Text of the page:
• Heavier periods
  • Abdominal or pelvic pain and vomiting
  • Bleeding after sexual intercourse
  • Itching and pain in the anal area

Read More: Gonorrhea Symptoms

Why get treated?

As seen above, some men and women may not notice any symptoms at all, but they are still infected. That is why it is crucial to get tested regularly, and home tests could be incredibly practical in this case. Being proactive about sexual health and symptoms of gonorrhea allows you to get the necessary treatment in a timely manner. When left ignored, gonorrhea can cause multiple complications such as infertility, an infection that spreads to other areas and joints in the body, a higher risk of HIV/AIDS, and complications in babies born to infected mothers.

How is gonorrhea treated

The primary route of treatment of gonorrhea is through antibiotics. Partners of infected men and women are also encouraged to get tested in order to prevent transmitting the STD back and forth or to other people.

Read More: Gonorrhea Treatment

Chlamydia

Chlamydia is a common, sexually transmitted disease that affects men and women alike. Just like other STDs, Chlamydia is caused by bacteria, and in this case, that is Chlamydia trachomatis. The STD can be spread through vaginal, anal, and oral sex, but it is also possible for pregnant women to spread Chlamydia to their babies during delivery.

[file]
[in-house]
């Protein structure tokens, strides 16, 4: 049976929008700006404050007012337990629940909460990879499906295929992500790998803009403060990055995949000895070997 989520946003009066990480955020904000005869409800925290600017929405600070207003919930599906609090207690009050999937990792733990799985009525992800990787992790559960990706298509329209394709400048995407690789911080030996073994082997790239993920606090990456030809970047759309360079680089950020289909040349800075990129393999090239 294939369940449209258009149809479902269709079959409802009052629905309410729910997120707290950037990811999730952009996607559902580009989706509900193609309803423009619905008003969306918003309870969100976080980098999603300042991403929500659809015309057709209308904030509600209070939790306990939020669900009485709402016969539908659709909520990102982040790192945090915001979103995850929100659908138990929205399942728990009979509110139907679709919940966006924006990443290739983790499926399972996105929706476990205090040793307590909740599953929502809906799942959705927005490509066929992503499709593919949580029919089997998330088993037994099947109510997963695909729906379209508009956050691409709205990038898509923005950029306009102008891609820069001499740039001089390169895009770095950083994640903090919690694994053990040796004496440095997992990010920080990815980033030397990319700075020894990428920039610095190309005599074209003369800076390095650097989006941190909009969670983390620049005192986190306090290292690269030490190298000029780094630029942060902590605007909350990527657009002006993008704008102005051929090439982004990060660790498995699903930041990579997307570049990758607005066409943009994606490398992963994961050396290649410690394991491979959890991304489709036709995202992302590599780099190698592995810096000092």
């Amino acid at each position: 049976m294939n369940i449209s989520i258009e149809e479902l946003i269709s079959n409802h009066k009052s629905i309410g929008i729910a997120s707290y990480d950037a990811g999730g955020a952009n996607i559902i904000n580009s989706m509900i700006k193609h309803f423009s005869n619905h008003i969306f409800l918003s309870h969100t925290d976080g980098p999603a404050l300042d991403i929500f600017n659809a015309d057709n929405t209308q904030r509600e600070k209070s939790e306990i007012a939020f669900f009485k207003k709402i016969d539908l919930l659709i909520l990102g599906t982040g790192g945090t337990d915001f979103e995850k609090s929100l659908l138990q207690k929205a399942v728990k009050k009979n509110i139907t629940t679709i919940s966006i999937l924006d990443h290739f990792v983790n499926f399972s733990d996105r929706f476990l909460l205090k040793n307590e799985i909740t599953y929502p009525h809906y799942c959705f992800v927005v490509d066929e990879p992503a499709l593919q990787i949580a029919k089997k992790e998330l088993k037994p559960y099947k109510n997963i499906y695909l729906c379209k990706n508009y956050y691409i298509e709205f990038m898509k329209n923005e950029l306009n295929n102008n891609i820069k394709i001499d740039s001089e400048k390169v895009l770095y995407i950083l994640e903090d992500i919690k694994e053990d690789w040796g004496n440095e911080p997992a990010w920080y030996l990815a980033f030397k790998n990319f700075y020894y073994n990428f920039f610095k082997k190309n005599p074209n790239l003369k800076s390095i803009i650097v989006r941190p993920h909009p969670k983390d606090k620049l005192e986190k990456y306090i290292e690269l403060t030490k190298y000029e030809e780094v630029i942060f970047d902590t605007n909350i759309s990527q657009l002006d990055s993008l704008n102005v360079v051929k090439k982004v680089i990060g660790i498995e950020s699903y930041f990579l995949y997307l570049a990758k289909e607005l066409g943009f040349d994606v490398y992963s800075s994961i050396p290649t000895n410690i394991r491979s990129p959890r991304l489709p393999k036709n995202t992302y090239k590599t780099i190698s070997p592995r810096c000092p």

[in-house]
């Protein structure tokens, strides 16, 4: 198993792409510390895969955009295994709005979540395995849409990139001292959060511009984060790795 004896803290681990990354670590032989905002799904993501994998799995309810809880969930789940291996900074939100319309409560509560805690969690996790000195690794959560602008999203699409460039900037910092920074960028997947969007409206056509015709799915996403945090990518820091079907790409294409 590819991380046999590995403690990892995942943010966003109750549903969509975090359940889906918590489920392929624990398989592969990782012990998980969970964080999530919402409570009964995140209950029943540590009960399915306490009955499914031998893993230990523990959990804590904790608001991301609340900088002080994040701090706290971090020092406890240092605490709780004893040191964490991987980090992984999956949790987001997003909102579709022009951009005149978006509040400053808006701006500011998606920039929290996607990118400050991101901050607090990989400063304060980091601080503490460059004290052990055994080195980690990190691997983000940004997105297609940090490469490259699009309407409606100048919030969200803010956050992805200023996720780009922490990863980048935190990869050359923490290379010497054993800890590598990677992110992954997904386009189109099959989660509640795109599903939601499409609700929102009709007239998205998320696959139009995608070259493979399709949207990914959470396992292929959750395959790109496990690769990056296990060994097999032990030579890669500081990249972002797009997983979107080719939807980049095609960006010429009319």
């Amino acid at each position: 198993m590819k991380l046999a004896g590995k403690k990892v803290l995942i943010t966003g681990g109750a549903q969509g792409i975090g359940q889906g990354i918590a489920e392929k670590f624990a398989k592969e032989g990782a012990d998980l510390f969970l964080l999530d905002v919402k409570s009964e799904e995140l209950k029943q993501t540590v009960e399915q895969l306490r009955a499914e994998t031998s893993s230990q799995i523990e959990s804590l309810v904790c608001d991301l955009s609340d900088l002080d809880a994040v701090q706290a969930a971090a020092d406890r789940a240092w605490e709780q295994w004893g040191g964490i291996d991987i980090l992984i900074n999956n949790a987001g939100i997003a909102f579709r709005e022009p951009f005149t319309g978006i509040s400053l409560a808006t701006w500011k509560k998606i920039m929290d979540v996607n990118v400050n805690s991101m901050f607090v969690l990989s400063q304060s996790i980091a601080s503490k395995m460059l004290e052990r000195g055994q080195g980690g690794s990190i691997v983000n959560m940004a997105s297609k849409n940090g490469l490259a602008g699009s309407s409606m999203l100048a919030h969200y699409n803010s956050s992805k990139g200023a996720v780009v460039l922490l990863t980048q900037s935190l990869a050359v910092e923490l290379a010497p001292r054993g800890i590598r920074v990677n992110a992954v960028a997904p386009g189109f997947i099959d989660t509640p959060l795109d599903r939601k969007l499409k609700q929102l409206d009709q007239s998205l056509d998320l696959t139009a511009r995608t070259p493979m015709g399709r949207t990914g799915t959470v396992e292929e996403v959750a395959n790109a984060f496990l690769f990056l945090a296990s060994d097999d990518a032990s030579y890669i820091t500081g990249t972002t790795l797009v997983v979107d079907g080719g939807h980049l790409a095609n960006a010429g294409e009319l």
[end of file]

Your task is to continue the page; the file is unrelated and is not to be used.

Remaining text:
How common is Chlamydia?

According to the WHO, about 127 million cases of Chlamydia are diagnosed each year. That is a staggering number. One of the most common reasons behind the ever-growing incidence of Chlamydia, especially in developing nations such as Ghana, is the lack of public awareness. In fact, the prevalence of STDs in Ghana is expected to grow as stigmatization continues. And, as you are already aware, stigmatization occurs due to the absence of the above-mentioned public awareness.

Read More: Chlamydia in Ghana

Who is at risk of developing Chlamydia?

Factors that increase a person’s risk of developing this sexually transmitted disease include:

  • History of some STD
  • Having sex without a condom